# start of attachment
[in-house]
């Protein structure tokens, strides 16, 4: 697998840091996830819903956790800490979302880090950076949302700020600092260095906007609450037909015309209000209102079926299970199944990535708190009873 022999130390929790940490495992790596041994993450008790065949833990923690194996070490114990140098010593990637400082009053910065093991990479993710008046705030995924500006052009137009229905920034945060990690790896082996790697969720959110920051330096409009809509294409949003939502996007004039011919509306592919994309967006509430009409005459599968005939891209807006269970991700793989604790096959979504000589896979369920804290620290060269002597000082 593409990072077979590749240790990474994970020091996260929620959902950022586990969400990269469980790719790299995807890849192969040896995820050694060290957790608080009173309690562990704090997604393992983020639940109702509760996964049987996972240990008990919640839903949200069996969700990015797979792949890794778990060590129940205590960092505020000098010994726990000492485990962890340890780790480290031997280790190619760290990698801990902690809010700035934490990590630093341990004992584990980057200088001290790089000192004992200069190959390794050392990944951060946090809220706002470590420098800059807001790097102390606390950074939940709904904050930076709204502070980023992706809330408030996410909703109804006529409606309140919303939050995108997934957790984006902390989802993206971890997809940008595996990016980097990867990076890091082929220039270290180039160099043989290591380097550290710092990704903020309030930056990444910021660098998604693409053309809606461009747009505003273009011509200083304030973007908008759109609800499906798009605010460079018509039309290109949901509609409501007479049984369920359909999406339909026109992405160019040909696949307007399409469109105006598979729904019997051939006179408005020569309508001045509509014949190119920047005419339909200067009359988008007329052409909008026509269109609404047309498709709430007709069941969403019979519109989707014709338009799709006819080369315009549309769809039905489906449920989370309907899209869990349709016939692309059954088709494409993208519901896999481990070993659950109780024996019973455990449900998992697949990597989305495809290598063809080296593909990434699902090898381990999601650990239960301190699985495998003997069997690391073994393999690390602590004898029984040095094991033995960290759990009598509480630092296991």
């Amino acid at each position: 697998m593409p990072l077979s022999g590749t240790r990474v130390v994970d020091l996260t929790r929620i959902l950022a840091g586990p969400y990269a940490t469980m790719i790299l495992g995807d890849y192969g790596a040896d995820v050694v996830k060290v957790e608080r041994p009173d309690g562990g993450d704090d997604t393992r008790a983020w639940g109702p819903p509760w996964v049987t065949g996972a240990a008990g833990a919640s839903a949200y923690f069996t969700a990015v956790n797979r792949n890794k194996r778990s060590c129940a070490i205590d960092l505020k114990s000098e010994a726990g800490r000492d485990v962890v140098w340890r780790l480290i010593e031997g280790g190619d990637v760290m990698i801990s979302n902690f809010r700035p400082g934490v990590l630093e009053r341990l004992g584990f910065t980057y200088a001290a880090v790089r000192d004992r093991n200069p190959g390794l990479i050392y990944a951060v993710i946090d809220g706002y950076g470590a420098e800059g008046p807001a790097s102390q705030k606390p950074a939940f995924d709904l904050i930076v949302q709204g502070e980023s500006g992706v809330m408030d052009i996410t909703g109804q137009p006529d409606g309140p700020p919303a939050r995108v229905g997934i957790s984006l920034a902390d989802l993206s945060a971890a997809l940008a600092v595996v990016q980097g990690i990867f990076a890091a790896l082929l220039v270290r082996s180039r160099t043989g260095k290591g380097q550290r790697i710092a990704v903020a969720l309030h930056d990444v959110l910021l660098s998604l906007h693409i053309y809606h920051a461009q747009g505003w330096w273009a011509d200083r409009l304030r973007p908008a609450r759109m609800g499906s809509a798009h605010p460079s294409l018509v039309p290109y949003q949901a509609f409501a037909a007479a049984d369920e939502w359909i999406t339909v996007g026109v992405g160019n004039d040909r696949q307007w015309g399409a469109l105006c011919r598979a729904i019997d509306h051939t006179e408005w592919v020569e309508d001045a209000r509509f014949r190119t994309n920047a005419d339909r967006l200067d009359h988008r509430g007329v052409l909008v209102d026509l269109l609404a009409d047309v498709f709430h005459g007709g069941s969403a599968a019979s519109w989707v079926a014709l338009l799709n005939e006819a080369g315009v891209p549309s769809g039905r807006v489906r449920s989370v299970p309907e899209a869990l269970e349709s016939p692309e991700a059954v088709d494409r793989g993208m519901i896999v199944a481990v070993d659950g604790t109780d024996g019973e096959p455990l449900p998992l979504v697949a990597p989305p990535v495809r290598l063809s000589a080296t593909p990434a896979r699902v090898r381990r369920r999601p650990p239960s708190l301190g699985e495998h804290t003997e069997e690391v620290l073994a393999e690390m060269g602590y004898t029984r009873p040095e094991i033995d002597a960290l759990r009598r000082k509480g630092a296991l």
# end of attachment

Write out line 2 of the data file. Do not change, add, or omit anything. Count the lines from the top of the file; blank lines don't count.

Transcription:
């Protein structure tokens, strides 16, 4: 697998840091996830819903956790800490979302880090950076949302700020600092260095906007609450037909015309209000209102079926299970199944990535708190009873 022999130390929790940490495992790596041994993450008790065949833990923690194996070490114990140098010593990637400082009053910065093991990479993710008046705030995924500006052009137009229905920034945060990690790896082996790697969720959110920051330096409009809509294409949003939502996007004039011919509306592919994309967006509430009409005459599968005939891209807006269970991700793989604790096959979504000589896979369920804290620290060269002597000082 593409990072077979590749240790990474994970020091996260929620959902950022586990969400990269469980790719790299995807890849192969040896995820050694060290957790608080009173309690562990704090997604393992983020639940109702509760996964049987996972240990008990919640839903949200069996969700990015797979792949890794778990060590129940205590960092505020000098010994726990000492485990962890340890780790480290031997280790190619760290990698801990902690809010700035934490990590630093341990004992584990980057200088001290790089000192004992200069190959390794050392990944951060946090809220706002470590420098800059807001790097102390606390950074939940709904904050930076709204502070980023992706809330408030996410909703109804006529409606309140919303939050995108997934957790984006902390989802993206971890997809940008595996990016980097990867990076890091082929220039270290180039160099043989290591380097550290710092990704903020309030930056990444910021660098998604693409053309809606461009747009505003273009011509200083304030973007908008759109609800499906798009605010460079018509039309290109949901509609409501007479049984369920359909999406339909026109992405160019040909696949307007399409469109105006598979729904019997051939006179408005020569309508001045509509014949190119920047005419339909200067009359988008007329052409909008026509269109609404047309498709709430007709069941969403019979519109989707014709338009799709006819080369315009549309769809039905489906449920989370309907899209869990349709016939692309059954088709494409993208519901896999481990070993659950109780024996019973455990449900998992697949990597989305495809290598063809080296593909990434699902090898381990999601650990239960301190699985495998003997069997690391073994393999690390602590004898029984040095094991033995960290759990009598509480630092296991």